finessed the focus knob to the outer reaches of its capabilities, wondering why
Saturn wasn’t round like Jupiter. As I feathered the focus I realized that the
oval smudge I was seeing was Saturn with its rings. The gap between the rings
and the planet came in and out of focus, and I stopped breathing for a moment
in astonishment. I was standing in my driveway, looking at my own little patch
of sky seeing something at best 746
million miles away with my own two eyes. I gave Venus and Mars a shot, but
nothing compared to seeing Saturn, and I spent the rest of the morning darkness
alternating between Saturn’s rings and enjoying my new found understanding,
gleaned from comparing planets in the telescope, that Jupiter is REALLY BIG.
I encourage you to get to your local library and check out a
telescope, or if you are lucky make connections with a local astronomy club. If
nothing else, on a clear pre dawn morning get yourself out of bed and find a
southern view. Arced across the sky you will see 5 of our sister planets on
full display. The show only lasts until February 20th, so don’t
This semester I am teaching the first year biology course at
the small college where I work. Our first class met today and I thought it
right to address the elephant in the room first thing. Yes, we are studying
biology, but what does it actually mean to say something is alive?
When I asked the question out loud, there was silence in the
room. When it comes down to it, we can generally discern whether something is
alive or not, but most of us have never really thought about what it is that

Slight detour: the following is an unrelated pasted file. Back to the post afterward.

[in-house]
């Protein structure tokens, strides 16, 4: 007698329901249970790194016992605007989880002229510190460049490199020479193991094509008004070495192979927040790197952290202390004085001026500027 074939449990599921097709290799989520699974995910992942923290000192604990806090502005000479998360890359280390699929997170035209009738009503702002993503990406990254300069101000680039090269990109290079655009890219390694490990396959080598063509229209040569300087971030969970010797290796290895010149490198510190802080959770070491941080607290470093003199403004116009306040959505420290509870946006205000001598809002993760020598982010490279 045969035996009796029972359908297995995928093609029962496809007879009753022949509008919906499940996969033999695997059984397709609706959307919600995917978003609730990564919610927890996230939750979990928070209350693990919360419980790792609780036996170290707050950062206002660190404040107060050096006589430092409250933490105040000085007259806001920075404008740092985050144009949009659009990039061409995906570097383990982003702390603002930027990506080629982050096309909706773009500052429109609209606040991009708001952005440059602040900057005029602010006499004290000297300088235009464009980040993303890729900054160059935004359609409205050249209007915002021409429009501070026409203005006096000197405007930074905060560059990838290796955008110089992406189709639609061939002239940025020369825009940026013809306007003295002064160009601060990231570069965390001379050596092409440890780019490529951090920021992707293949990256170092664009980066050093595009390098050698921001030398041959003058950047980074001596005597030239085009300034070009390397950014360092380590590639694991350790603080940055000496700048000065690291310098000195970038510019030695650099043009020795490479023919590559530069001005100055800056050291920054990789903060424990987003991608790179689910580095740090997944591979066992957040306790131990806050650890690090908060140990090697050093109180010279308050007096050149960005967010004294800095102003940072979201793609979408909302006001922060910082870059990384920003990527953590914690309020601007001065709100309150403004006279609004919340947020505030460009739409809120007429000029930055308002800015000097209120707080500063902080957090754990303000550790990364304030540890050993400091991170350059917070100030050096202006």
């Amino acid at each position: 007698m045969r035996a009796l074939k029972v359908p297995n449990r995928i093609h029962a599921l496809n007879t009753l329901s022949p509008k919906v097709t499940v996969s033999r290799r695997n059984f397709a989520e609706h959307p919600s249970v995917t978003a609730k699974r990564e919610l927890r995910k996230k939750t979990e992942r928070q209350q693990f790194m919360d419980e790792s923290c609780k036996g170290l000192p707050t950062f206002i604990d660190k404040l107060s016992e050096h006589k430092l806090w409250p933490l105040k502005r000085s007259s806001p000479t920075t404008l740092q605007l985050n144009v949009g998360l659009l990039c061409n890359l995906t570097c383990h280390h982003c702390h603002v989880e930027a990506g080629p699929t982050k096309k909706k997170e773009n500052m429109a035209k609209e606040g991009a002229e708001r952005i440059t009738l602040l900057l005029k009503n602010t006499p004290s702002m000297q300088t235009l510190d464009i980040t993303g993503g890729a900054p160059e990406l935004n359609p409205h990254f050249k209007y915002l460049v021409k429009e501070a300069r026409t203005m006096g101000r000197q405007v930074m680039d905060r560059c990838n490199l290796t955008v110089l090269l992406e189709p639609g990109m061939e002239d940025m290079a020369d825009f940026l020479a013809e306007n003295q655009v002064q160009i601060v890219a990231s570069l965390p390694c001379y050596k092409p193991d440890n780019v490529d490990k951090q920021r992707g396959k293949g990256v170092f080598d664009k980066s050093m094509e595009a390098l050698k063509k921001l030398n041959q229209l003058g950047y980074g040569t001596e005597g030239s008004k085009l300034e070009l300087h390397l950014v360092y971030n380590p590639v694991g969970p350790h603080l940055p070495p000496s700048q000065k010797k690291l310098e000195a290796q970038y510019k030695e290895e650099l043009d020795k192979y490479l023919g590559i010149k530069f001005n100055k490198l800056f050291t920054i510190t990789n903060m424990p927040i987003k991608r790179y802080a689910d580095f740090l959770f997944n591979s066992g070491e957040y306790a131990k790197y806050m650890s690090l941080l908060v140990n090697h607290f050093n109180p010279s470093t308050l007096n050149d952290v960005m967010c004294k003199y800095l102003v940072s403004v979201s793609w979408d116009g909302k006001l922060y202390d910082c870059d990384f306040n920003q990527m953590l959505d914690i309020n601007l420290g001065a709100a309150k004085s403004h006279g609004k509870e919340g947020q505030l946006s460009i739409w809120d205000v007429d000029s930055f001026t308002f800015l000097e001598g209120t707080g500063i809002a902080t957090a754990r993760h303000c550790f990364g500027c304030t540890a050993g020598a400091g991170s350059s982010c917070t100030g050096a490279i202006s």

allows us to make that judgment. What are the criteria that determine whether
or not something is alive? There is no universally agreed upon set of
characteristics that describe what life is, but most definitions contain some
version of the following:
First, things that are alive use energy. They have to get
energy from some where, energy is required to do what living things do, which
is combat entropy. Entropy is the tendency of a closed system to proceed from
highly ordered to disorder. Spontaneous chemical reactions move in this
direction, everything moves in this direction without the input of additional
energy. Life brings that energy into the system and maintains those higher order
molecules. Life is higher order. The energy comes either from the sun (for
photosynthesizers) or from a food source (for heterotrophs) or from chemical
bonds (for the rare chemosynthesizers).
Everything that is alive is made of cells. We didn’t know
this until we had microscopes. Cells are small enough that we were unaware of
their existence, until the technology existed to be able to see them. Then,
they were everywhere we looked. And by the 1800’s it was clear, everything that
is alive is made of cells. And just what is a cell? A cell is best defined by
it’s plasma membrane. The cell membrane is what separates that which is inside